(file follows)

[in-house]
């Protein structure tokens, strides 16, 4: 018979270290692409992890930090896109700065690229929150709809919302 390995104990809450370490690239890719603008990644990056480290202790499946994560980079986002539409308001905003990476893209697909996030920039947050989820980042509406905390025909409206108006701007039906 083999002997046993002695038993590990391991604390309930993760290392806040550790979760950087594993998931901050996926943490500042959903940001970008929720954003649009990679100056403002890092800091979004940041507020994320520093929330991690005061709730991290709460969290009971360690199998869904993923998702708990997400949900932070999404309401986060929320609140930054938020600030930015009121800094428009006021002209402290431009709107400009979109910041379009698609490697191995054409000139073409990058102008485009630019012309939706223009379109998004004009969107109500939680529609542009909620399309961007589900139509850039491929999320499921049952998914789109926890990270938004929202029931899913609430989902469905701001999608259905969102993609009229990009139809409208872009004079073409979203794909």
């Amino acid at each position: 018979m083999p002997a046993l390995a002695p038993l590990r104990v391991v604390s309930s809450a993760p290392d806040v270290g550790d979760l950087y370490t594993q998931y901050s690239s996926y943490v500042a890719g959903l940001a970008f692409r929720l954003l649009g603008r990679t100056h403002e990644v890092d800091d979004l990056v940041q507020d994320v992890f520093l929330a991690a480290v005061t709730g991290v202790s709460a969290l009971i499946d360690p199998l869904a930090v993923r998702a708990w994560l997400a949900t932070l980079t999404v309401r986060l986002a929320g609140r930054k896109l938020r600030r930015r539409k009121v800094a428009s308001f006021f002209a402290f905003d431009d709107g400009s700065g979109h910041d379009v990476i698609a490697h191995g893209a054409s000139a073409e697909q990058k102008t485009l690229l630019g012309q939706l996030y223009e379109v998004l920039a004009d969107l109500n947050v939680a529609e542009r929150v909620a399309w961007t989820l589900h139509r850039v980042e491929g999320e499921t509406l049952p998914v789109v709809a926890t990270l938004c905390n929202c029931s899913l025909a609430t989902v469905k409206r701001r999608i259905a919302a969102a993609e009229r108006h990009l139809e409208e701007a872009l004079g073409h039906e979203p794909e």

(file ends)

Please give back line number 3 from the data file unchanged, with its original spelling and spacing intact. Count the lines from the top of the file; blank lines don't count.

């Amino acid at each position: 018979m083999p002997a046993l390995a002695p038993l590990r104990v391991v604390s309930s809450a993760p290392d806040v270290g550790d979760l950087y370490t594993q998931y901050s690239s996926y943490v500042a890719g959903l940001a970008f692409r929720l954003l649009g603008r990679t100056h403002e990644v890092d800091d979004l990056v940041q507020d994320v992890f520093l929330a991690a480290v005061t709730g991290v202790s709460a969290l009971i499946d360690p199998l869904a930090v993923r998702a708990w994560l997400a949900t932070l980079t999404v309401r986060l986002a929320g609140r930054k896109l938020r600030r930015r539409k009121v800094a428009s308001f006021f002209a402290f905003d431009d709107g400009s700065g979109h910041d379009v990476i698609a490697h191995g893209a054409s000139a073409e697909q990058k102008t485009l690229l630019g012309q939706l996030y223009e379109v998004l920039a004009d969107l109500n947050v939680a529609e542009r929150v909620a399309w961007t989820l589900h139509r850039v980042e491929g999320e499921t509406l049952p998914v789109v709809a926890t990270l938004c905390n929202c029931s899913l025909a609430t989902v469905k409206r701001r999608i259905a919302a969102a993609e009229r108006h990009l139809e409208e701007a872009l004079g073409h039906e979203p794909e």